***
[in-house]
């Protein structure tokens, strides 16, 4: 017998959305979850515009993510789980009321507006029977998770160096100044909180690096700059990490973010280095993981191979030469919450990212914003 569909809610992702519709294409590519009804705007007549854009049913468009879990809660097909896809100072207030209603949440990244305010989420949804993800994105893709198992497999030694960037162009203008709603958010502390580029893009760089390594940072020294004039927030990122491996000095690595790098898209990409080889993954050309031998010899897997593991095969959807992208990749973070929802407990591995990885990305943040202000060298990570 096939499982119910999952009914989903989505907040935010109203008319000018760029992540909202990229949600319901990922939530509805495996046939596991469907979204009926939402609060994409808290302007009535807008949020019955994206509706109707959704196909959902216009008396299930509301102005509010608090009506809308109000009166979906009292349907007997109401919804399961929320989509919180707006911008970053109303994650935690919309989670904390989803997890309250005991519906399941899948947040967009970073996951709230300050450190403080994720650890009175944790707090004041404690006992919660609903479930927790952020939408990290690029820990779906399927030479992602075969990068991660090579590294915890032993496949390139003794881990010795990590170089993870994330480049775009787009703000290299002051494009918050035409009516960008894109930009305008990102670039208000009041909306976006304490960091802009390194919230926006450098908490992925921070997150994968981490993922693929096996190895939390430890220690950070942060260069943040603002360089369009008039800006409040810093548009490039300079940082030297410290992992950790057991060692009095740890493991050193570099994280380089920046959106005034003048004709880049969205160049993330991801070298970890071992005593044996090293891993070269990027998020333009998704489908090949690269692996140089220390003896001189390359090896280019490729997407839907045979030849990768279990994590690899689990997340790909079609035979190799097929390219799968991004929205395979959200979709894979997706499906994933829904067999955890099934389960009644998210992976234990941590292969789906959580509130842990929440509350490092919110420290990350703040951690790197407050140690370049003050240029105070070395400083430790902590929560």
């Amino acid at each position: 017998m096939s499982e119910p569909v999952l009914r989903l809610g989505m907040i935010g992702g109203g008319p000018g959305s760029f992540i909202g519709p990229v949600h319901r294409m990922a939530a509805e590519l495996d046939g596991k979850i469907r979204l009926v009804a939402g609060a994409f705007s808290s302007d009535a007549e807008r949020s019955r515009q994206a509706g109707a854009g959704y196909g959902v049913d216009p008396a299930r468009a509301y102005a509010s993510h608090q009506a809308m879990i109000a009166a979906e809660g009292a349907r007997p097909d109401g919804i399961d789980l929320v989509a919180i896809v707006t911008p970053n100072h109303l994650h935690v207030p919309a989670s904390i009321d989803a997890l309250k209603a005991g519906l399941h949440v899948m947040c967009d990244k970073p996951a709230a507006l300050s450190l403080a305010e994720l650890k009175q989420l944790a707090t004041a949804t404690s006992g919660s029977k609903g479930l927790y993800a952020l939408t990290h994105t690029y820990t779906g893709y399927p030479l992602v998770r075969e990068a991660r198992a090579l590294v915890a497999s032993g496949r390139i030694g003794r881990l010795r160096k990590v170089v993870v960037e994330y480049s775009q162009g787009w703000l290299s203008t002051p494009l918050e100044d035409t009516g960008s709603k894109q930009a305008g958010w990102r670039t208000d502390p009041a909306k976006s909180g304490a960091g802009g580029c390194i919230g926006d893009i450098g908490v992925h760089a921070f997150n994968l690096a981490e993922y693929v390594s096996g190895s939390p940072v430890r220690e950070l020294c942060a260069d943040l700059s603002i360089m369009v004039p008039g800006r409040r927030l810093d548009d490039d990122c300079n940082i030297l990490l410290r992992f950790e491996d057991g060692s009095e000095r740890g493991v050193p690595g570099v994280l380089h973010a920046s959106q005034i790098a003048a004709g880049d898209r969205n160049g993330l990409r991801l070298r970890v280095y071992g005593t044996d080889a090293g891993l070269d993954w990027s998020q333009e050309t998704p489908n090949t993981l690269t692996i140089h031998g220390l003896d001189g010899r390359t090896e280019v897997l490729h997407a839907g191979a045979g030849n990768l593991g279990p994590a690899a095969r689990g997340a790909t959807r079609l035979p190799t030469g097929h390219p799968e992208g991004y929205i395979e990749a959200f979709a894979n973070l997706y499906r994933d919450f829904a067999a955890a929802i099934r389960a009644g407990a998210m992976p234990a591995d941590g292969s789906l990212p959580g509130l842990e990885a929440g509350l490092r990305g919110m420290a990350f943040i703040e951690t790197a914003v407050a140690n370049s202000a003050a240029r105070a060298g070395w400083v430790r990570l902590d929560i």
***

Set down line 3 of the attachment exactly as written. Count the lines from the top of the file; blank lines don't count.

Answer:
């Amino acid at each position: 017998m096939s499982e119910p569909v999952l009914r989903l809610g989505m907040i935010g992702g109203g008319p000018g959305s760029f992540i909202g519709p990229v949600h319901r294409m990922a939530a509805e590519l495996d046939g596991k979850i469907r979204l009926v009804a939402g609060a994409f705007s808290s302007d009535a007549e807008r949020s019955r515009q994206a509706g109707a854009g959704y196909g959902v049913d216009p008396a299930r468009a509301y102005a509010s993510h608090q009506a809308m879990i109000a009166a979906e809660g009292a349907r007997p097909d109401g919804i399961d789980l929320v989509a919180i896809v707006t911008p970053n100072h109303l994650h935690v207030p919309a989670s904390i009321d989803a997890l309250k209603a005991g519906l399941h949440v899948m947040c967009d990244k970073p996951a709230a507006l300050s450190l403080a305010e994720l650890k009175q989420l944790a707090t004041a949804t404690s006992g919660s029977k609903g479930l927790y993800a952020l939408t990290h994105t690029y820990t779906g893709y399927p030479l992602v998770r075969e990068a991660r198992a090579l590294v915890a497999s032993g496949r390139i030694g003794r881990l010795r160096k990590v170089v993870v960037e994330y480049s775009q162009g787009w703000l290299s203008t002051p494009l918050e100044d035409t009516g960008s709603k894109q930009a305008g958010w990102r670039t208000d502390p009041a909306k976006s909180g304490a960091g802009g580029c390194i919230g926006d893009i450098g908490v992925h760089a921070f997150n994968l690096a981490e993922y693929v390594s096996g190895s939390p940072v430890r220690e950070l020294c942060a260069d943040l700059s603002i360089m369009v004039p008039g800006r409040r927030l810093d548009d490039d990122c300079n940082i030297l990490l410290r992992f950790e491996d057991g060692s009095e000095r740890g493991v050193p690595g570099v994280l380089h973010a920046s959106q005034i790098a003048a004709g880049d898209r969205n160049g993330l990409r991801l070298r970890v280095y071992g005593t044996d080889a090293g891993l070269d993954w990027s998020q333009e050309t998704p489908n090949t993981l690269t692996i140089h031998g220390l003896d001189g010899r390359t090896e280019v897997l490729h997407a839907g191979a045979g030849n990768l593991g279990p994590a690899a095969r689990g997340a790909t959807r079609l035979p190799t030469g097929h390219p799968e992208g991004y929205i395979e990749a959200f979709a894979n973070l997706y499906r994933d919450f829904a067999a955890a929802i099934r389960a009644g407990a998210m992976p234990a591995d941590g292969s789906l990212p959580g509130l842990e990885a929440g509350l490092r990305g919110m420290a990350f943040i703040e951690t790197a914003v407050a140690n370049s202000a003050a240029r105070a060298g070395w400083v430790r990570l902590d929560i």